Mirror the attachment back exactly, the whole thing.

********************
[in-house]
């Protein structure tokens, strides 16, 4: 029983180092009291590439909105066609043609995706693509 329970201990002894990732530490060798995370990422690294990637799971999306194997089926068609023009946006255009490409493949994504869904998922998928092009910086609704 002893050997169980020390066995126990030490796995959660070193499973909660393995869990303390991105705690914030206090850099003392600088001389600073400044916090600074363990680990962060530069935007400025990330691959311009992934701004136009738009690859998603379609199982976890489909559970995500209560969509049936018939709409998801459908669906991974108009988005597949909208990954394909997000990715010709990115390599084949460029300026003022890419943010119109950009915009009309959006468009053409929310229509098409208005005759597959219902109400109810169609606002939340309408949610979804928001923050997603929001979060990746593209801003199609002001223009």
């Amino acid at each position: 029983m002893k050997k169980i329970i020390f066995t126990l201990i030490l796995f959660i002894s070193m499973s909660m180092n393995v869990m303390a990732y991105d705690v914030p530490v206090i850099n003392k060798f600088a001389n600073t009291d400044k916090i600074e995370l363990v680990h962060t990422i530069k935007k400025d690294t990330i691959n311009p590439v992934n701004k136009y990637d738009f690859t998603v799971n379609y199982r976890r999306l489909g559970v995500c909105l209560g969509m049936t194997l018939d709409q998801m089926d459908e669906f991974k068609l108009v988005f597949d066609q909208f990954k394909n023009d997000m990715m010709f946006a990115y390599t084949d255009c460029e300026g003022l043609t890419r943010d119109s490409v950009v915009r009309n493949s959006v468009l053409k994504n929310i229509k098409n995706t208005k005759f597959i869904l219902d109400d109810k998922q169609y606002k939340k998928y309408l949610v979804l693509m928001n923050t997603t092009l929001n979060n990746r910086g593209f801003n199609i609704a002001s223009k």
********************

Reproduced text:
[in-house]
């Protein structure tokens, strides 16, 4: 029983180092009291590439909105066609043609995706693509 329970201990002894990732530490060798995370990422690294990637799971999306194997089926068609023009946006255009490409493949994504869904998922998928092009910086609704 002893050997169980020390066995126990030490796995959660070193499973909660393995869990303390991105705690914030206090850099003392600088001389600073400044916090600074363990680990962060530069935007400025990330691959311009992934701004136009738009690859998603379609199982976890489909559970995500209560969509049936018939709409998801459908669906991974108009988005597949909208990954394909997000990715010709990115390599084949460029300026003022890419943010119109950009915009009309959006468009053409929310229509098409208005005759597959219902109400109810169609606002939340309408949610979804928001923050997603929001979060990746593209801003199609002001223009």
């Amino acid at each position: 029983m002893k050997k169980i329970i020390f066995t126990l201990i030490l796995f959660i002894s070193m499973s909660m180092n393995v869990m303390a990732y991105d705690v914030p530490v206090i850099n003392k060798f600088a001389n600073t009291d400044k916090i600074e995370l363990v680990h962060t990422i530069k935007k400025d690294t990330i691959n311009p590439v992934n701004k136009y990637d738009f690859t998603v799971n379609y199982r976890r999306l489909g559970v995500c909105l209560g969509m049936t194997l018939d709409q998801m089926d459908e669906f991974k068609l108009v988005f597949d066609q909208f990954k394909n023009d997000m990715m010709f946006a990115y390599t084949d255009c460029e300026g003022l043609t890419r943010d119109s490409v950009v915009r009309n493949s959006v468009l053409k994504n929310i229509k098409n995706t208005k005759f597959i869904l219902d109400d109810k998922q169609y606002k939340k998928y309408l949610v979804l693509m928001n923050t997603t092009l929001n979060n990746r910086g593209f801003n199609i609704a002001s223009k």